fbpx 85 West Newton Street (Villa Victoria Center for the Arts) | Boston Preservation Alliance
85 West Newton Street (Villa Victoria Center for the Arts)
South End
Revival Styles
Boston Landmark District
Under Review By City
Actively Engaged

42.3409573, -71.0758224

The German Gothic-style church at 85 West Newton Street in the South End was built in 1899 as All Saints' Lutheran Church. The buff-colored brick building features a square tower, angle buttresses, tracery, and a shingled spire and is attached to a Parish House with similar materials. This building replaced a structure for the Church of the Unity designed by Rev. Thomas W. Silloway which was built in 1859 and demolished in 1898 when the current structure was built, also designed by Silloway, for the Zion Evangelical Lutheran Church. The building remained in use by a congregation until 1980 after which the property was purchased by the Inquilinos Boricuas en Acción (IBA), a community-based nonprofit focusing on low and moderate income housing. IBA renovated the building into a cultural center, preschool, and performing arts venue supporting the city's Hispanic community. 

 

The church building and parish house are within the South End local historic district; therefore, changes to the building must be reviewed and approved by the South End Landmark District Commission. Approval of demolitions by the Commission are very rare, "extraordinary" in the truest sense of the word. The property is also on both the state and national registers of historic places.

 

IBA began investigating the building in 2016 to address overdue maintenance and upgrades. Structural engineers found severe damage on the tower and north wall. IBA got approval from the Commission to remove a portion of the tower on the condition that it would be reconstructed. During deconstruction, additional damage was discovered, extending far beyond the area they believed was stable and able to support reconstruction of the tower and spire, prompting the organization to reconsider next steps. After evaluating six options from complete reconstruction to complete demolition and new construction, IBA believes that it is not prudent for them to reconstruct the tower, or to secure or somehow infill the gap left by the missing tower by another means. Instead, their preferred approach is to demolish the church and parish house completely and construct a new six-story building that better accommodates their programming.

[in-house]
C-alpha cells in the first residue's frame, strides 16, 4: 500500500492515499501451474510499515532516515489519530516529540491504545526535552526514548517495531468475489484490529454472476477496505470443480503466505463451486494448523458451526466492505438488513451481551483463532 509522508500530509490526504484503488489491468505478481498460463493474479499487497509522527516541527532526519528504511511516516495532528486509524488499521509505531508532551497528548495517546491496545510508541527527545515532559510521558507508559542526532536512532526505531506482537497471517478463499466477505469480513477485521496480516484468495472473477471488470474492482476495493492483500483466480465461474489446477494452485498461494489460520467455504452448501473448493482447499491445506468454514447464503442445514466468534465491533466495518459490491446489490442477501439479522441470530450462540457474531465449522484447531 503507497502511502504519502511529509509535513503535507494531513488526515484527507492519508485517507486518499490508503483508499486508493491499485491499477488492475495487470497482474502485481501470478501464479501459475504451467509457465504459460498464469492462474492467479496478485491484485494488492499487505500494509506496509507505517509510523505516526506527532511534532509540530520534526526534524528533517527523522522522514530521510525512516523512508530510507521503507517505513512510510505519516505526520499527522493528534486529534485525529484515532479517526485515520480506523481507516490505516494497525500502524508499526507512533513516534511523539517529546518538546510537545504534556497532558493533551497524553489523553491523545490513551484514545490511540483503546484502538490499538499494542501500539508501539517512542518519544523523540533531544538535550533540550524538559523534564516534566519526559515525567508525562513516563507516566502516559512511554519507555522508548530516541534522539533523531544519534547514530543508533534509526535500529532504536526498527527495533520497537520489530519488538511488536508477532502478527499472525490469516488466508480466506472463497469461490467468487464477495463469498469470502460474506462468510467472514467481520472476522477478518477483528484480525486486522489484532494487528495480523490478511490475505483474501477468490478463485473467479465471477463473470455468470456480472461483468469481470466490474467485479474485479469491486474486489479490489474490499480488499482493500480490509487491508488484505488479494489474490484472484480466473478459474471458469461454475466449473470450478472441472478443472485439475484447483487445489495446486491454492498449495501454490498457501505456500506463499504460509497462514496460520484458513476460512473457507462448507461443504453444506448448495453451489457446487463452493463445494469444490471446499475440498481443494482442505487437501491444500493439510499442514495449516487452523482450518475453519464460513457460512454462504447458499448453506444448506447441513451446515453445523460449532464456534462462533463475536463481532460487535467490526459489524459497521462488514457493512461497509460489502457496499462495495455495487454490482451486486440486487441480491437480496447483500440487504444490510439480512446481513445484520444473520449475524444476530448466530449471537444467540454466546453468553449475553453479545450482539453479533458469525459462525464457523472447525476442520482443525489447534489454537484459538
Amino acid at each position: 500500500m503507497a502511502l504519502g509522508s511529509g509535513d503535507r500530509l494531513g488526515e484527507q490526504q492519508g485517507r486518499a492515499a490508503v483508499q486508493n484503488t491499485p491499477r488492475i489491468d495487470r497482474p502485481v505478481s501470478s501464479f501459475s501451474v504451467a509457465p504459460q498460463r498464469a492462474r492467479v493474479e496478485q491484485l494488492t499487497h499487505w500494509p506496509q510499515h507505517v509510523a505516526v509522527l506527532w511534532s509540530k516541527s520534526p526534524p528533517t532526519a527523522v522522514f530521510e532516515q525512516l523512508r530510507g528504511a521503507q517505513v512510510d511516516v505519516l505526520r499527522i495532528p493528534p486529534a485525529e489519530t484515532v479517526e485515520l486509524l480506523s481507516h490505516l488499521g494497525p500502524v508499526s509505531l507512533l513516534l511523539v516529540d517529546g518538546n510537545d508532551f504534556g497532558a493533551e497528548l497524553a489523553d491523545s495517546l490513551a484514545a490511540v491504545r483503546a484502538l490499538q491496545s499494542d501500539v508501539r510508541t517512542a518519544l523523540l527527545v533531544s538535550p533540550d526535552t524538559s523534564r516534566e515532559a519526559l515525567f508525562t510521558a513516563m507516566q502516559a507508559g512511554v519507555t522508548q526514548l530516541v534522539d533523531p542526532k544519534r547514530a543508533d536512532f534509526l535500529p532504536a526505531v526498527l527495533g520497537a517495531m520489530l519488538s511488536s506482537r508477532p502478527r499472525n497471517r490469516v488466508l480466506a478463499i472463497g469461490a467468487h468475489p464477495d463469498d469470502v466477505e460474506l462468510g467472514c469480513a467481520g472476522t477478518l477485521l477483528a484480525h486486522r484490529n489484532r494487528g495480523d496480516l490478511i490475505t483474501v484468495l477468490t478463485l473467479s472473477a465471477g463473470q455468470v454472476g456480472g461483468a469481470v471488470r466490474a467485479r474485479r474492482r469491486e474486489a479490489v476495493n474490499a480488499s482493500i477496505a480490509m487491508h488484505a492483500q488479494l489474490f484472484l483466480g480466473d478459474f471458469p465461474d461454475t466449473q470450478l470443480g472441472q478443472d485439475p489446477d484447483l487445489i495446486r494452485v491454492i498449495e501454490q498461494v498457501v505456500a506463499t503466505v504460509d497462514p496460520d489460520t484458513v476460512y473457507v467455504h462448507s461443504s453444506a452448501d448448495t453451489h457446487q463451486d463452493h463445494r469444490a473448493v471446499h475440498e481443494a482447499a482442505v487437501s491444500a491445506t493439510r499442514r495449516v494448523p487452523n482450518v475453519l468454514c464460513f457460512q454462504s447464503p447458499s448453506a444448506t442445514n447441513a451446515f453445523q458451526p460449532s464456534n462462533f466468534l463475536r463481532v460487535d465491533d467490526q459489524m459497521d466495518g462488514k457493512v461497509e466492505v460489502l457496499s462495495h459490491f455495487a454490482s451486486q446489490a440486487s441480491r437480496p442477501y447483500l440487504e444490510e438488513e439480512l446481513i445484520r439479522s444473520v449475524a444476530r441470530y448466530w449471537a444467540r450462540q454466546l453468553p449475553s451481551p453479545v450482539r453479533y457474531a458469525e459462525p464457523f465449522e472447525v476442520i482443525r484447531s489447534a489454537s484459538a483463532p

On November 5, 2019 IBA was issued a notice from the Inspectional Services Department (ISD), concerned with public safety, that the organization would be given 24 hours to respond with a plan for how to secure the site. That plan could be an engineering solution that stabilizes the building to remedy the public safety challenge (i.e. catastrophic failure) or a plan to demolish. 

 

 

IBA (Inquilinos Boricuas en Acción)- the nonprofit that currently owns the site. 
ISD (Inspectional Services Department)
BLC (Boston Landmarks Commission)
SELDC (South End Landmark District Commission)

 

 

Our Position

The Alliance hopes to collaborate with IBA to find a viable alternative to demolition that preserves the historic site and allows the organization to continue to thrive. We feel there may be an option for securing the north facade of the building and applying a creative approach to filling the space left by the eroded tower that could be an agreeable compromise to in-kind reconstruction. Though we understand the financial concerns of the nonprofit, and we strongly support their mission and presence in the neighborhood, we do feel that as the owners and stewards of this property for over 30 years they have a responsibility to maintain the building and make necessary repairs. Granting a rare exception to this requirement based on financial hardship would put the district Commission and the preservation community in an untenable position and create a precedent for other nonprofits to defer maintenance on their properties with the end goal of demolition and new construction. In order to protect the unique character and fabric of the historic district, which all owners are required to do, we are urging the owners, the Commission, ISD, and our preservation partners to collaborate with us in searching for a satisfactory alternative to complete demolition. It is important that all options are fully examined including creative engineering solutions that have proven successful on other historic buildings.

 

 

Highlights from our activity log:

 

 

  • November 15, 2019